Earlier, sitting outside the café, Goldtooth had been pondering on ways to punish the Dutchman for his damaging exposé. A week after the events in Africa, the story was still running and the journalist’s status was increasing daily. Word had it he might be up for some kind of international award. Goldtooth isn’t troubled with this. The higher his achievement, the more spectacular his fall would be.
His musings, though, had been interrupted by the behaviour of the thoughtless idiot on the next table. He could barely believe what he witnessed. Asking a homeless person to perform for money as if he was some kind of Victorian fairground freak? What new breed of pettiness was that? Unwelcome memories resurfaced: scavenging through supermarket bins, freezing shop doorways, invisibility.
And there it was. The distraction his new sabbatical had been screaming out for. If only that insufferable man knew what suffering is – when your life starts to slide away and no amount of pumping the brakes will slow it. What a game this could be. No risk, no pressure, and with all the time he needed to get creative, to push some boundaries, to enjoy the journey. It wouldn’t be the karma balancing act he’d envisaged, but that was his head talking again. Maybe he should give his heart a chance. See what it could do. But first things first, and that always meant research.
He followed his prey to the multi-storey car park on the ring road. As George drove off, he noted the car’s registration number on his mobile. Then he copied it onto a text and sent it to a high-ranking police officer who owes him a favour.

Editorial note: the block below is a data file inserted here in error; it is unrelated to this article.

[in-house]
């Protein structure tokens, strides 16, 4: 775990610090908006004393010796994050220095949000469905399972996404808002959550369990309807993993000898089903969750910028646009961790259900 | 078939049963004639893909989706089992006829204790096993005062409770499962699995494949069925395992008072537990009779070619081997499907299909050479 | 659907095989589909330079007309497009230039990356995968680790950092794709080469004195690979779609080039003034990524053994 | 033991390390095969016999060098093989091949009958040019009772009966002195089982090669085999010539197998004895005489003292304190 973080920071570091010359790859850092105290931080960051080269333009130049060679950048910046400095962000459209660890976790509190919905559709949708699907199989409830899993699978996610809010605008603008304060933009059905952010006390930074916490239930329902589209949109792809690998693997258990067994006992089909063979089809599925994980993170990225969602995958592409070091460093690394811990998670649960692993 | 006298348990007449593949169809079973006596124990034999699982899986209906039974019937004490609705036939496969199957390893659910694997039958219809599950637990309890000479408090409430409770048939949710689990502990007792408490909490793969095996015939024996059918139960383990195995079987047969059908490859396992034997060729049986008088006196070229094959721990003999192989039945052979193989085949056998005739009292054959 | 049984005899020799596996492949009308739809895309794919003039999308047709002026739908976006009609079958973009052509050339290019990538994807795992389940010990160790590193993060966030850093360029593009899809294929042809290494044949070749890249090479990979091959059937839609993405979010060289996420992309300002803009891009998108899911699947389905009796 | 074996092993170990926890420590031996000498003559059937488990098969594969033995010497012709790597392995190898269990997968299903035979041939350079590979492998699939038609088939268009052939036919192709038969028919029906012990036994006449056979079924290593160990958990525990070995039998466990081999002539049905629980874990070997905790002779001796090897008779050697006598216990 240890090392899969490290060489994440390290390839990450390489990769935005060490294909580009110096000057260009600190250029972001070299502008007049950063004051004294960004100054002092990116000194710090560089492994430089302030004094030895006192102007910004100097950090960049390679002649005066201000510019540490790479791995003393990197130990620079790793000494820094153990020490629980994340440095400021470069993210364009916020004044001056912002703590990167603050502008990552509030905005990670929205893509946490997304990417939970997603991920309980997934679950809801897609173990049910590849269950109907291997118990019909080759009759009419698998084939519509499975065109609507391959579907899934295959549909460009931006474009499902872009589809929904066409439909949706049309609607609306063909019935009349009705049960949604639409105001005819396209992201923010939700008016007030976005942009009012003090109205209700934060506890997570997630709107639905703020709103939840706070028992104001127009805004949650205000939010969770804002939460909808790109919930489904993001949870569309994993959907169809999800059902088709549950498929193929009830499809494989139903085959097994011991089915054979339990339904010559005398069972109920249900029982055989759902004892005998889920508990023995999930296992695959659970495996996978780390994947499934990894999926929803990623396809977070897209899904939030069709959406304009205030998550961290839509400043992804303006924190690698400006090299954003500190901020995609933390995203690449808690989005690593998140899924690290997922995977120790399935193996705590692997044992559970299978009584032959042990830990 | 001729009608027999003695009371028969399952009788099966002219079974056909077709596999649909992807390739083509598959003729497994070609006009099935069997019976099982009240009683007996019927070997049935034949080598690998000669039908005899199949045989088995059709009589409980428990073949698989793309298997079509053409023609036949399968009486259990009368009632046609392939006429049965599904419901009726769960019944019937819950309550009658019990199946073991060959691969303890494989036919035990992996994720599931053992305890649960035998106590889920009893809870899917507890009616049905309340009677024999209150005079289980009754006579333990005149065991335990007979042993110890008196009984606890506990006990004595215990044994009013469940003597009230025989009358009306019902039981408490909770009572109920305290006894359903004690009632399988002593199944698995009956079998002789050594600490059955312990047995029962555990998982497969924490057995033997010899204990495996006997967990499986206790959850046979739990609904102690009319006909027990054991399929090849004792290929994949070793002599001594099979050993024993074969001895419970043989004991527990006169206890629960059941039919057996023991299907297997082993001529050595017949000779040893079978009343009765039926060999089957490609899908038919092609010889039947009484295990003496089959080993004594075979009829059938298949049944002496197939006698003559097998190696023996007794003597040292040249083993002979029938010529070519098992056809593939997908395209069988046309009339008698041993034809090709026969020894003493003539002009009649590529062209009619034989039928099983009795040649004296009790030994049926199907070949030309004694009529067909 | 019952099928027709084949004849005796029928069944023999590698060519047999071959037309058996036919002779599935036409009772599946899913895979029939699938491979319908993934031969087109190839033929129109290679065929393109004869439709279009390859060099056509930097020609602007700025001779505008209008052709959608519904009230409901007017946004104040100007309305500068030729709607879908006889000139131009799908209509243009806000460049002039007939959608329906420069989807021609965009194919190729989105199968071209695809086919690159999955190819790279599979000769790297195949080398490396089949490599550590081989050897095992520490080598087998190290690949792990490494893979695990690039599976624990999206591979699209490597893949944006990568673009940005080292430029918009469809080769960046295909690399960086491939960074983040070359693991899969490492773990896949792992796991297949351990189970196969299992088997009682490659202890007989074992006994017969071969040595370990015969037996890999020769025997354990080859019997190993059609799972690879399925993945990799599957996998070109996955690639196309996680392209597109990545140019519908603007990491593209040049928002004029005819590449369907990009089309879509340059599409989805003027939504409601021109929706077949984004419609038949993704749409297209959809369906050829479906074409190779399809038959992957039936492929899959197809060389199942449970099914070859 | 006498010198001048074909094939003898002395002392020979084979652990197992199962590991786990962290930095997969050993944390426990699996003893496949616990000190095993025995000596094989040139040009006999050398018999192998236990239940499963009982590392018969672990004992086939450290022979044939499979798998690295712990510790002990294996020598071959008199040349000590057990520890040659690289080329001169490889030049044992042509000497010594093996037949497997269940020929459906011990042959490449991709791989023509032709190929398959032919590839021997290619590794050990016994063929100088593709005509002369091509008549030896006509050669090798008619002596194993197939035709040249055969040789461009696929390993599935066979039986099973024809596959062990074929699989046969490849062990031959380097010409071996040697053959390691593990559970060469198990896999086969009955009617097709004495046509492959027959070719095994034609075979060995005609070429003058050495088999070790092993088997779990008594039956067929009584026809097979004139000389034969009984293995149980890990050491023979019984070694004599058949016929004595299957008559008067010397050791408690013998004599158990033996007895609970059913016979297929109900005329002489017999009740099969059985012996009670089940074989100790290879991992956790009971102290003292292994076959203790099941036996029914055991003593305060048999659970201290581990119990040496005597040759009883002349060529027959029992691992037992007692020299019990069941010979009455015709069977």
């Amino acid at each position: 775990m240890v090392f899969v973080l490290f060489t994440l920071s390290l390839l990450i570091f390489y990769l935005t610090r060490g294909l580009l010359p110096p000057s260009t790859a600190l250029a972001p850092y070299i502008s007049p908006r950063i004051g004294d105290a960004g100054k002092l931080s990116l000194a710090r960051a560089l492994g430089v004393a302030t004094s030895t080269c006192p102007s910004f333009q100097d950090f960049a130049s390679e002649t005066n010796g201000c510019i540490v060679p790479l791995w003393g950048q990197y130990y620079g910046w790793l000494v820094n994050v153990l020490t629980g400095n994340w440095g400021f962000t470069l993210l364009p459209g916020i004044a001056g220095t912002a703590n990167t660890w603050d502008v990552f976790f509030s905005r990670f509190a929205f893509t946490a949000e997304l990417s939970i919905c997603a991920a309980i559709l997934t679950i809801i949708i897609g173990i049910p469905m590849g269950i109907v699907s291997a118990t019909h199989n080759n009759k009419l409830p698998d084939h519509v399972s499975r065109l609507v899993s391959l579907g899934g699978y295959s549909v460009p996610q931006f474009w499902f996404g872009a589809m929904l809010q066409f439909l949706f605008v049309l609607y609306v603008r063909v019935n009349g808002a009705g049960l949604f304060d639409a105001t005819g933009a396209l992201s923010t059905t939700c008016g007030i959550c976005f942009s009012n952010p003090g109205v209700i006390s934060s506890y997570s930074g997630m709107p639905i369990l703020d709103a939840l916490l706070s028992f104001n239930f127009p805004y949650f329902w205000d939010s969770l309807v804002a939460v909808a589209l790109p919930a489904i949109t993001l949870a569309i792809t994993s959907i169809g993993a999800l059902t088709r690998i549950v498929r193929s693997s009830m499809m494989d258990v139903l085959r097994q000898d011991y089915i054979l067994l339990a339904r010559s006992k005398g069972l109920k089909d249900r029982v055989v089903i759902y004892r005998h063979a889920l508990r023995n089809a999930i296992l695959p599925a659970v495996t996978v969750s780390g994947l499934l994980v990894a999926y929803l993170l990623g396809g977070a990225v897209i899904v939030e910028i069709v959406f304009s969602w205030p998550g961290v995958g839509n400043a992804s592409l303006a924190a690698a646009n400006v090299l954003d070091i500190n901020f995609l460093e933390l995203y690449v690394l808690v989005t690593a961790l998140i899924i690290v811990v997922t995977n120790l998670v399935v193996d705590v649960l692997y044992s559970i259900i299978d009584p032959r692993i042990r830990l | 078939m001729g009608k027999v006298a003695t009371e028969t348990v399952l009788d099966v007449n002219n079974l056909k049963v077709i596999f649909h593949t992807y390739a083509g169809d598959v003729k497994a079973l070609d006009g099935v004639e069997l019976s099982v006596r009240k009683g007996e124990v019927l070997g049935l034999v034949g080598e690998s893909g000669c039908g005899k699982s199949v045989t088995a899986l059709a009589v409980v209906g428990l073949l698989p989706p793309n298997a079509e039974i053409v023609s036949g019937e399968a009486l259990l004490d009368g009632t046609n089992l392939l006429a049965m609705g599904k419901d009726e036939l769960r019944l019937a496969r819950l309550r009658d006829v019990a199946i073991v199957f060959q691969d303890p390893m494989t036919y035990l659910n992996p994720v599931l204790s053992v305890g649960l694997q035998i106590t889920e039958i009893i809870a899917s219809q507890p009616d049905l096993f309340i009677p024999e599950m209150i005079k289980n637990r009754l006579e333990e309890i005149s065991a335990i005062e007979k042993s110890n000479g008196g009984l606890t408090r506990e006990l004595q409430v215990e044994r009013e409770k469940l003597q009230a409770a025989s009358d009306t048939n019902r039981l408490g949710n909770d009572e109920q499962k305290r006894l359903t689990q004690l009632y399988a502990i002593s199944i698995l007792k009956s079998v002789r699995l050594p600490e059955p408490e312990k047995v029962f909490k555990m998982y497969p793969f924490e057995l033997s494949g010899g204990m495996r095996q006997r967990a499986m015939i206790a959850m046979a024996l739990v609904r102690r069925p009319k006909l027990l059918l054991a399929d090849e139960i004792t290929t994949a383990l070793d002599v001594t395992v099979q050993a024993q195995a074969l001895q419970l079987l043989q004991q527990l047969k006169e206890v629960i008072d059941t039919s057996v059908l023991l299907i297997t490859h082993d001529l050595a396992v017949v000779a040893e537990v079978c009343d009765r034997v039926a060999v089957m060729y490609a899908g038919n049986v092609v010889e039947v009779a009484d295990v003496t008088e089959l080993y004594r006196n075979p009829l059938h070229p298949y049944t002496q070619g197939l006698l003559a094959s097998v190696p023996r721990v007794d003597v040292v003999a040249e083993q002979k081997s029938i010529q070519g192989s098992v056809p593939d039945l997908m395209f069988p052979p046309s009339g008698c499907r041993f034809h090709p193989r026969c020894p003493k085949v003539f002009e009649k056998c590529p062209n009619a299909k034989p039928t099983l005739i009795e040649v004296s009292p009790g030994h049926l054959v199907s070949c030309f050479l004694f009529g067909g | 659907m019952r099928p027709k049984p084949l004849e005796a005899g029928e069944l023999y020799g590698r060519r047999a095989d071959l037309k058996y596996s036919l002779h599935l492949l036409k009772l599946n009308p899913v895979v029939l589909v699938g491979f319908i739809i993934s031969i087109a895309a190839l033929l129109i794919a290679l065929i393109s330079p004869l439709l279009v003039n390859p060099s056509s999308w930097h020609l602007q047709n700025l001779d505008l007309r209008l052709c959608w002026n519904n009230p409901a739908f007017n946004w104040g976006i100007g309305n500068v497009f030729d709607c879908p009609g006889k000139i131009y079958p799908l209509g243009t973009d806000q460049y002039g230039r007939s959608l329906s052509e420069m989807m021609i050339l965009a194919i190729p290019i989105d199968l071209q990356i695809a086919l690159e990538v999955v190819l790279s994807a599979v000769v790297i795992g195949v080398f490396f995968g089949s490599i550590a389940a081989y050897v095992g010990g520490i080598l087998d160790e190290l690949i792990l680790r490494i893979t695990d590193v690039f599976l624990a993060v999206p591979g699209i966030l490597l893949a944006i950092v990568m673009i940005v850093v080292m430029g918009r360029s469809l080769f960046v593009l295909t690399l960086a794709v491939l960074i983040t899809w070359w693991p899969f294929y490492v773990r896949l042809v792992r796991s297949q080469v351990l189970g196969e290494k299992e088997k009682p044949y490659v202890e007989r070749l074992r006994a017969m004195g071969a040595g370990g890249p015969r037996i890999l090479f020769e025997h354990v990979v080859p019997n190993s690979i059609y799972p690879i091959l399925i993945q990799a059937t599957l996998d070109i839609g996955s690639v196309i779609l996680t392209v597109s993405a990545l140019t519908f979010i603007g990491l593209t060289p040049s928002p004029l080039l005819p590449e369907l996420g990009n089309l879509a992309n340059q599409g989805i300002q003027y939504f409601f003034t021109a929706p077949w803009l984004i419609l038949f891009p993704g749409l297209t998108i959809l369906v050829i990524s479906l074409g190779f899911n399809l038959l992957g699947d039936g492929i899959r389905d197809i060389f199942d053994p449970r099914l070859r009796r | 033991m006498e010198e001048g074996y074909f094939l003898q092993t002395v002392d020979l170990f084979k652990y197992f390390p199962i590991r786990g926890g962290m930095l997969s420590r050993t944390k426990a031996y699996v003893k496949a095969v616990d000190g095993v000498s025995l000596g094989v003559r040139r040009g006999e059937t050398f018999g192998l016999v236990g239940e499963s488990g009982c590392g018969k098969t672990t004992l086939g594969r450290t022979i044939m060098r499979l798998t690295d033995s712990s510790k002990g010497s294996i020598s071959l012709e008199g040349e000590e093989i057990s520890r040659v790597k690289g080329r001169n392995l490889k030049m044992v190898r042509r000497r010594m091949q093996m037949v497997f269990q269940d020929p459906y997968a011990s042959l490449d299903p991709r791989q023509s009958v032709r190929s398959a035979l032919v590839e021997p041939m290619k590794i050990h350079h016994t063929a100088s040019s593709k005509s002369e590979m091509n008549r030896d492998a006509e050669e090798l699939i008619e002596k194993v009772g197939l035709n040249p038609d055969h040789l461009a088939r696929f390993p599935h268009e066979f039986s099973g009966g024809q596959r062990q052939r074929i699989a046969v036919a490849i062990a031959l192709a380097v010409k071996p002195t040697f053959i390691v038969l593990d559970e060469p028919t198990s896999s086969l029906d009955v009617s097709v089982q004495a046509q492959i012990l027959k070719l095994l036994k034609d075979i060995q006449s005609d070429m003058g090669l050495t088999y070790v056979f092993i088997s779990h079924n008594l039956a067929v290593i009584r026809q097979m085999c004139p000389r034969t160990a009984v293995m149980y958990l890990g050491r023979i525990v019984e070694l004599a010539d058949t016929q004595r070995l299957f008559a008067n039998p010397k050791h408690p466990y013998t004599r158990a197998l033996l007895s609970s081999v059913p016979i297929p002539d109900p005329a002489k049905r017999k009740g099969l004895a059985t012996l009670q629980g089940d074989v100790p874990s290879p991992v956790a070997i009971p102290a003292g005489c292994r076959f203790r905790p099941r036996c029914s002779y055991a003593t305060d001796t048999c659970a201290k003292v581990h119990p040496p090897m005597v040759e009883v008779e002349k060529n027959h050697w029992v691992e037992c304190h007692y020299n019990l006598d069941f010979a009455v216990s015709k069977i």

The information he needed arrived ten minutes later.
42 Claremont Avenue
That would have been enough for Goldtooth, but there was more. Some bonus features.
02771 611 347
And a comment from the sender.
The guy’s a pain in the arse but no record. Always complaining about speeding cars and noisy kids.
This is almost too easy, thought Goldtooth. He pinged back a quick reply.
Let me know ASAP if anything else turns up.
Once home, he settled in front of a computer and downloaded an image of a British ex-Prime Minister in magisterial pose. He sniggered, one hundred percent certain he’d judged George’s character correctly. With Beethoven’s Ninth thundering in the background on repeat, he carried on working until dawn. When his work was done, he reviewed and tested it across multiple electronic devices. Satisfied, he sent an email to George and headed off to bed, confident that by the time he woke up his target’s life would be laid bare before him.
Karma could wait. Game on.
There’s something insidious lurking in the nether regions of George’s laptop. If only he knew it. A string of code as long as your arm has allowed remote access by another computer. The hacking began with an innocuous email that arrived in his inbox at 6 a.m. today. Purportedly from a major consumer website, it contained the kind of invitation a certain type of person can’t ignore.
FREE EBOOK: 10 EFFECTIVE WAYS TO COMPLAIN ABOUT ANYTHING. CLICK HERE TO DOWNLOAD!
George clicks the inviting button. Within a nanosecond, the code secretes itself within the laptop’s system software.